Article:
As pagans at this time of equinox, we start to get busy with eggs, obscene amounts of chocolate, hares, daffodils and other representations of the spring. We celebrate the first scents of warmer air, fertility and life, the growing fecund earth, our Mother. Motherhood: it is a central theme that runs through out just about every paganism throughout the world, but where does Maiden-Mother-Crone leave those of us who are intentionally childless and intend to remain so, or those who so desperately wanted children but cannot have them for whatever reason. What of the Bitch, Witch, Barren-Woman, Working-Woman, and Woman-With-Just-Plain-Old-Better-Things-To-Do? She rarely features in the equation although she is abundant in Mythology. No, whichever way we look at it, the woman without children is an oddity, a challenge and often, the rest of society is just not quite sure what to do with her. If you are unable to have a child, in addition to having to deal with your own sense of grief and often rage, you are the subject of pity and hushed voices, ‘it’s so sad…, such a shame‘ the sense that no one quite knows what to say as if you have somehow failed in your essential duty. Conversely, woman who chose to be childless often appear to be unwitting prey to those in life who, bowled over by the wonder and joy of their own parenthood, consider it their personal mission in life to win you over, not realising that the source or their own joy is rarely, if ever, as interesting to the rest of the world.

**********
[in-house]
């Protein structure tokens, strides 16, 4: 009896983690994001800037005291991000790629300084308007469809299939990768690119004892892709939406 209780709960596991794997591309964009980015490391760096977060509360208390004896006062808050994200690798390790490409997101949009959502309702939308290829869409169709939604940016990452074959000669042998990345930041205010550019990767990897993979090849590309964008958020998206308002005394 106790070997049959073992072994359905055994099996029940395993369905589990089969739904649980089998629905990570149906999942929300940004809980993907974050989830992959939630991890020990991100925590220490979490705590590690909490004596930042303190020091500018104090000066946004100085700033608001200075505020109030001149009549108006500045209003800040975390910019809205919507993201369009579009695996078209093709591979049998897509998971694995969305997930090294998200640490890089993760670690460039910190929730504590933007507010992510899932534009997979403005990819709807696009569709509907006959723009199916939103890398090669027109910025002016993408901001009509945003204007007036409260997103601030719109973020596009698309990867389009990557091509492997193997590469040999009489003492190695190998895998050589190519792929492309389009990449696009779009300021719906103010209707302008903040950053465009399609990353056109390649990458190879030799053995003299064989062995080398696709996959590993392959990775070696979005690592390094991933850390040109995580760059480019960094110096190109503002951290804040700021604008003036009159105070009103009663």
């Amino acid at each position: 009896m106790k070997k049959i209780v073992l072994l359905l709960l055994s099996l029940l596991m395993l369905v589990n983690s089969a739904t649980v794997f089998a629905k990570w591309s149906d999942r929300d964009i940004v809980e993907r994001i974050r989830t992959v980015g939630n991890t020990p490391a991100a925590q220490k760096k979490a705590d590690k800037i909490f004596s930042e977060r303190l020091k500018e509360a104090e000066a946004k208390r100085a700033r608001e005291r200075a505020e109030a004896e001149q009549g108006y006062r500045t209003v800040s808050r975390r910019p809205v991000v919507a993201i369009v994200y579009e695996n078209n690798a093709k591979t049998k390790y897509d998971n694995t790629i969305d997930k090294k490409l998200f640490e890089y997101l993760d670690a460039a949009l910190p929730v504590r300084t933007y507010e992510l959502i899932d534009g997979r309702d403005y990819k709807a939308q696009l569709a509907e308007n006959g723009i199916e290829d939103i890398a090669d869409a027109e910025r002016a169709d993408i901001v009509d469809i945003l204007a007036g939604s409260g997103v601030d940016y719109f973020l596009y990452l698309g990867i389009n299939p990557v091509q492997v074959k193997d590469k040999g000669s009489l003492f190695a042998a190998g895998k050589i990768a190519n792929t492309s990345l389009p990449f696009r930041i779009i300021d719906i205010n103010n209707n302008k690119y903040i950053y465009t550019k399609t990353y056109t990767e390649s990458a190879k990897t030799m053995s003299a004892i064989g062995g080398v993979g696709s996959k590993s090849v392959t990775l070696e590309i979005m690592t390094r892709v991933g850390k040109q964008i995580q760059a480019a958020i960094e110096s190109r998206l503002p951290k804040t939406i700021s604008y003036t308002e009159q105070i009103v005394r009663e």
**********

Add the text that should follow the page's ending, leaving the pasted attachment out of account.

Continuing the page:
It seems that as soon as a woman gets to a certain age, usually her 30’s, other women, always mothers themselves, seem to decide for you that your biological clock is undoubtedly ticking. How many times have I heard the phrases ‘so, it won’t be long now before…’, ‘you really don’t want to leave it too late…’, ‘you’ll regret it if you don’t, my children are my greatest joy..’ and other such encouragements to bite the bullet and join the mother club. As a woman in her 30’s who falls into the Woman-With-Just-Plain-Old-Better-Things-To-Do category, on explaining my position I am invariably met with either pity or a knowing smile that says ‘one day you’ll crack and then you’ll realise what you’ve been missing.’ On posting something similar to Facebook the other day, irritated beyond measure by yet another of these comments, I was amazed at the other women and a good few men too who empathised. Childless for different reasons, the majority were irritated, hurt or baffled by the assumption that childbearing should be the normal thing to do, that anyone who goes by a different path is somehow not normal, has something wrong with them or simply will not be complete without a baby.